Continued from Part III
But now we need to move on to the tougher questions. Why is American Reformed theology so characteristically a-liturgical? What is it about our theology or our ecclesiastical life and history that has created such an a-, even anti-liturgical consciousness? Why don't our theologians even attempt to write a theology of worship? And why are our theologies written without any attempt to integrate and address liturgical texts and practices?
Sure, we have all sorts of books on worship, but not one that attempts to provide a rigorous theological account for a Reformed liturgical service. What we need are serious academic books that would analyze and interact with not only the whole Bible but the history of liturgy in order to bring about a creative synthesis. I guess what I am looking for is something along the lines of what has been done by Catholic, Lutheran, and Orthodox theologians.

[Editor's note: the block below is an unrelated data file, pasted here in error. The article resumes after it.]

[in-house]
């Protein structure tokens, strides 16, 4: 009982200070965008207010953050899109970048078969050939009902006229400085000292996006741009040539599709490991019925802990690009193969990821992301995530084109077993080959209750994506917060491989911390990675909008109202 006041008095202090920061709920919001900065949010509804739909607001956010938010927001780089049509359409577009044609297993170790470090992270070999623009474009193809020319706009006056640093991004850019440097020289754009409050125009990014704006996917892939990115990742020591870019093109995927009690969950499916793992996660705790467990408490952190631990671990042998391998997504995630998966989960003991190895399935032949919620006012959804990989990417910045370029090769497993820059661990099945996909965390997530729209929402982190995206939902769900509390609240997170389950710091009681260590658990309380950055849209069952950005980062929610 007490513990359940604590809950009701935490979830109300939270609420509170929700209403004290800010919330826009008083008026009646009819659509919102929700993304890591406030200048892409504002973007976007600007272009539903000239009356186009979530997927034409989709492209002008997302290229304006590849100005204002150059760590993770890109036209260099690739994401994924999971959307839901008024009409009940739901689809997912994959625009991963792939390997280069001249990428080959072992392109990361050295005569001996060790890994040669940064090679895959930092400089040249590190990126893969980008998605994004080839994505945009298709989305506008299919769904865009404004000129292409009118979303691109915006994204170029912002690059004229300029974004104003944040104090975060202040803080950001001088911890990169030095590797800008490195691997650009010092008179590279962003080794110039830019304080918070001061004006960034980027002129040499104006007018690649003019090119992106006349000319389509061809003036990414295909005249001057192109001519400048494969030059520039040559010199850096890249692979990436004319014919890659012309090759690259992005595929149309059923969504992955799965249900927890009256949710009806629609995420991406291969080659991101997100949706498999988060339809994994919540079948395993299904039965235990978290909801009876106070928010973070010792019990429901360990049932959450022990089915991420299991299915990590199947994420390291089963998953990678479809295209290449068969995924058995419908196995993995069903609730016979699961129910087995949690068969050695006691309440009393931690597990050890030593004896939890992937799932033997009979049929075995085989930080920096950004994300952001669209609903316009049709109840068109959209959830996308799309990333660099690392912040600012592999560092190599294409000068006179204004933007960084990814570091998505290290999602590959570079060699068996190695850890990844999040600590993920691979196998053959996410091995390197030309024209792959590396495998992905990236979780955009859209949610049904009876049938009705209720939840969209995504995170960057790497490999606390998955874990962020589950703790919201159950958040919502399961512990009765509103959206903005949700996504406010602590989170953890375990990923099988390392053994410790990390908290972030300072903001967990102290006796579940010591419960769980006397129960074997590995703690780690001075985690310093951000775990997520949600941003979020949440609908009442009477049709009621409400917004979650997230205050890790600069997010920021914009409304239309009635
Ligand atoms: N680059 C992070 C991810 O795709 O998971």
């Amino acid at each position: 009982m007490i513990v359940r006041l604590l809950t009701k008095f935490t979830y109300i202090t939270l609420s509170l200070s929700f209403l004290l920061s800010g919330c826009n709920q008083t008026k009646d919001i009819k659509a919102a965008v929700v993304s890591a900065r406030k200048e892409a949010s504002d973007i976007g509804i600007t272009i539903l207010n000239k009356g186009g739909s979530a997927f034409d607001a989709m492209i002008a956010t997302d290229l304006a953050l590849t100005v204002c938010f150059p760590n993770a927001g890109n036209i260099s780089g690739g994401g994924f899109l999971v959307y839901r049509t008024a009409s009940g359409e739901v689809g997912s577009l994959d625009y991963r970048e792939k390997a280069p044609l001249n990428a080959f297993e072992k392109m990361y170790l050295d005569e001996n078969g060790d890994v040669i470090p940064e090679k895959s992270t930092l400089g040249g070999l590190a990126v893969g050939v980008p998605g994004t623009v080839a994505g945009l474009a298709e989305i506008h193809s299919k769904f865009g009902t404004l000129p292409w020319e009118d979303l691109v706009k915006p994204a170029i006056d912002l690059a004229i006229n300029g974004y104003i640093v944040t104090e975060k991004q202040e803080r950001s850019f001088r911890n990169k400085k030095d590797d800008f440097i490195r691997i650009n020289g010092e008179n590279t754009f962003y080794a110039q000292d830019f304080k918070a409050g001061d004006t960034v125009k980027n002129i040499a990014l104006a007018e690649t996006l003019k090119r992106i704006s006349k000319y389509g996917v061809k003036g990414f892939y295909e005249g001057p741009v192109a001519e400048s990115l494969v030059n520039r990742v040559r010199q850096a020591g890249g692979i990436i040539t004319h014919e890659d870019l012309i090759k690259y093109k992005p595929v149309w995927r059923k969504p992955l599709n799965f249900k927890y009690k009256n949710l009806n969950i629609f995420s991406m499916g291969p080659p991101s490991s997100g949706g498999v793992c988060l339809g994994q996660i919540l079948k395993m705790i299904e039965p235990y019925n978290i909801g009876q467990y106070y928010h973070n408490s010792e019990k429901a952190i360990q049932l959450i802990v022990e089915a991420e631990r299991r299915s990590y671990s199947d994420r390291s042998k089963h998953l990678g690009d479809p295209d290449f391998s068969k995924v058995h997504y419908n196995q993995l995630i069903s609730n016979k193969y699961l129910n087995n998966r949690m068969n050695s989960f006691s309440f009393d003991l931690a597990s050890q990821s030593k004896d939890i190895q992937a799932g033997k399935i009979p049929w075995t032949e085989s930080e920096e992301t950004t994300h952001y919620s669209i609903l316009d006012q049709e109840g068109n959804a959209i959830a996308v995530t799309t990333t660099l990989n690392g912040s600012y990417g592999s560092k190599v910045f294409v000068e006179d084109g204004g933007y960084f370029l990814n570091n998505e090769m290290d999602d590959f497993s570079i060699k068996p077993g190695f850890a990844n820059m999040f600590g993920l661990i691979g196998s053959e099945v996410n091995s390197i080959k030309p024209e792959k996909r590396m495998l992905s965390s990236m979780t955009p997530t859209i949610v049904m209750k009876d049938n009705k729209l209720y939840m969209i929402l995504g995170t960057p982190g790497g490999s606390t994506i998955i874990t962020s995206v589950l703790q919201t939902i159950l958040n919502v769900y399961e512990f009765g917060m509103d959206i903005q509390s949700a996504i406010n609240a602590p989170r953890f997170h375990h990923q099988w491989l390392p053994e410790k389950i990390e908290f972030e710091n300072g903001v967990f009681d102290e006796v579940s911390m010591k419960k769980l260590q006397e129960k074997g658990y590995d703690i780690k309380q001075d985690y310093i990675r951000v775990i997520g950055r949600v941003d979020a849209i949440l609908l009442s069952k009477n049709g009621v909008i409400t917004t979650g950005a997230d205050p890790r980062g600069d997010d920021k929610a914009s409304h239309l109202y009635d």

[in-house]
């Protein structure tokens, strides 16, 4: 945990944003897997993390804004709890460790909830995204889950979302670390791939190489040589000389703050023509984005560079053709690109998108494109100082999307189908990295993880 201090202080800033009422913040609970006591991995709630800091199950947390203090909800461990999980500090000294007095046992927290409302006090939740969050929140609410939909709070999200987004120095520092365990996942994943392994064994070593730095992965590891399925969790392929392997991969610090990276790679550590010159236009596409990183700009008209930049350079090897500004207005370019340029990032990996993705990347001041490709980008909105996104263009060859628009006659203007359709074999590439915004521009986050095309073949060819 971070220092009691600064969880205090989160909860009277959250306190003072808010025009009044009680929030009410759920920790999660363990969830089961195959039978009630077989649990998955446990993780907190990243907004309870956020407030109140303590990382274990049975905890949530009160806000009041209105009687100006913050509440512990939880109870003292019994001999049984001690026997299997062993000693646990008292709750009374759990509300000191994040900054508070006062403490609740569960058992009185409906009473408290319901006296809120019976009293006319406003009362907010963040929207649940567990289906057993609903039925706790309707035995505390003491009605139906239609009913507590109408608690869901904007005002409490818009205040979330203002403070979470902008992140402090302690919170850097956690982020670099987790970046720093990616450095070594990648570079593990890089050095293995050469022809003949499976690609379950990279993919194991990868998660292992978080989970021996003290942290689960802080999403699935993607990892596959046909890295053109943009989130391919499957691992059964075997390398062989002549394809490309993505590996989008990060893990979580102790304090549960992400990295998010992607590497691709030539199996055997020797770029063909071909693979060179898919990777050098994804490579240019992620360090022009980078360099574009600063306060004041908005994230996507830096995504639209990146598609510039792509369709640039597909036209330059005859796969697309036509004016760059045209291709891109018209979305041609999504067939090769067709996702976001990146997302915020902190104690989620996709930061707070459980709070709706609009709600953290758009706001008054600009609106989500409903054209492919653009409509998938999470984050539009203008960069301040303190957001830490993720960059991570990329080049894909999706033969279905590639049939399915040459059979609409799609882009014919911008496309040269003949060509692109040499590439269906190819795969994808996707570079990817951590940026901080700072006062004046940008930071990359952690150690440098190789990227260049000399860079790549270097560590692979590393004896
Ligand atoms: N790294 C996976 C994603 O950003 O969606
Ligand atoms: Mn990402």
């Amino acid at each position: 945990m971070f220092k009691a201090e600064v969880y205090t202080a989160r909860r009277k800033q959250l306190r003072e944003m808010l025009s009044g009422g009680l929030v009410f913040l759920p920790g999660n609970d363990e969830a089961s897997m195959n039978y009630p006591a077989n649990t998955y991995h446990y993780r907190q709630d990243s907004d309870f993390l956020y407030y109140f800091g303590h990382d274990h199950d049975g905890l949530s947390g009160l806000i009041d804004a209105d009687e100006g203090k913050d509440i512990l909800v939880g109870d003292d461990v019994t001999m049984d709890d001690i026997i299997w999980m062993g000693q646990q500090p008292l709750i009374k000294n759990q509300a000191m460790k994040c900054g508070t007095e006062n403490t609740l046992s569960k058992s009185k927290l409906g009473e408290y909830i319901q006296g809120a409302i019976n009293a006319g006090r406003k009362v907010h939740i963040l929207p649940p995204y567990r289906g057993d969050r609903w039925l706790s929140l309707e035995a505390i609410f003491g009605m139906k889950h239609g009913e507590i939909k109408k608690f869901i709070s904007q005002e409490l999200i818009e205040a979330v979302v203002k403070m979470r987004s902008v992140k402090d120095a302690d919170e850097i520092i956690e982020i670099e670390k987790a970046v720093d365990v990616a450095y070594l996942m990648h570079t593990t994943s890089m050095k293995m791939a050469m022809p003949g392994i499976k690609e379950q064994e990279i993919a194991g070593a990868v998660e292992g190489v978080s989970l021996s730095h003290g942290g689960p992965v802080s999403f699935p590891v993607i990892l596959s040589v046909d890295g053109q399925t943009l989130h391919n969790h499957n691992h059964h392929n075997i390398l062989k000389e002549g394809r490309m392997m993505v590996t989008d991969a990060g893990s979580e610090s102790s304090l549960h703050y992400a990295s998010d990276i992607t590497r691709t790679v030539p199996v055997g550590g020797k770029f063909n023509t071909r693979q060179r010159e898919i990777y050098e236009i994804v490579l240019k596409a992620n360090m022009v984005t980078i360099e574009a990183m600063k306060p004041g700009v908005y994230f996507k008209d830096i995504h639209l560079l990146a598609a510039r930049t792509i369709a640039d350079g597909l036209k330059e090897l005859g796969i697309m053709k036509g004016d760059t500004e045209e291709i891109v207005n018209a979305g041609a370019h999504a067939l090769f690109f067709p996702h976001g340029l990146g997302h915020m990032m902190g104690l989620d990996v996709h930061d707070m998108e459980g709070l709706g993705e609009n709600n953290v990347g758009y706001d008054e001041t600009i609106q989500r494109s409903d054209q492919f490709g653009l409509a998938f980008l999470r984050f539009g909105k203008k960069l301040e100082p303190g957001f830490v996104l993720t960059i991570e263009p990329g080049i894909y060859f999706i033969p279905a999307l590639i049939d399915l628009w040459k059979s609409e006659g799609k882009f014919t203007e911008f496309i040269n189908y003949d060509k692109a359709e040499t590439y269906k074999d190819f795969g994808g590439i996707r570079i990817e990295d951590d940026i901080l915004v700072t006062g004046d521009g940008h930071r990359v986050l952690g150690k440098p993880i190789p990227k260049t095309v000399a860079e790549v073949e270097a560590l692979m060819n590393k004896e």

I would suggest five broad areas of theological problems that have contributed to English/American Reformed theology’s a-liturgical bent:
1) a characteristically Reformed misunderstanding of the purpose of the Lord’s Day Service,
2) an unbalanced emphasis in post-continental, especially English/American Reformed theology on the immediacy of the Spirit’s work in individual souls,
3) an unhealthy preference in discussions of the regulative principle on discrete “elements of worship” over against questions about order and sequence,
4) an almost complete disregard for the mutual conditioning of liturgy and doctrine (lex orandi, lex credendi) in the life of the church, and
5) a failure to acknowledge the fact that the NT does not simply abrogate but transforms the sacrificial typology of the Old Testament by explaining its fulfillment in Christ and his body, the Church.
In future posts I will comment on each of these five problems.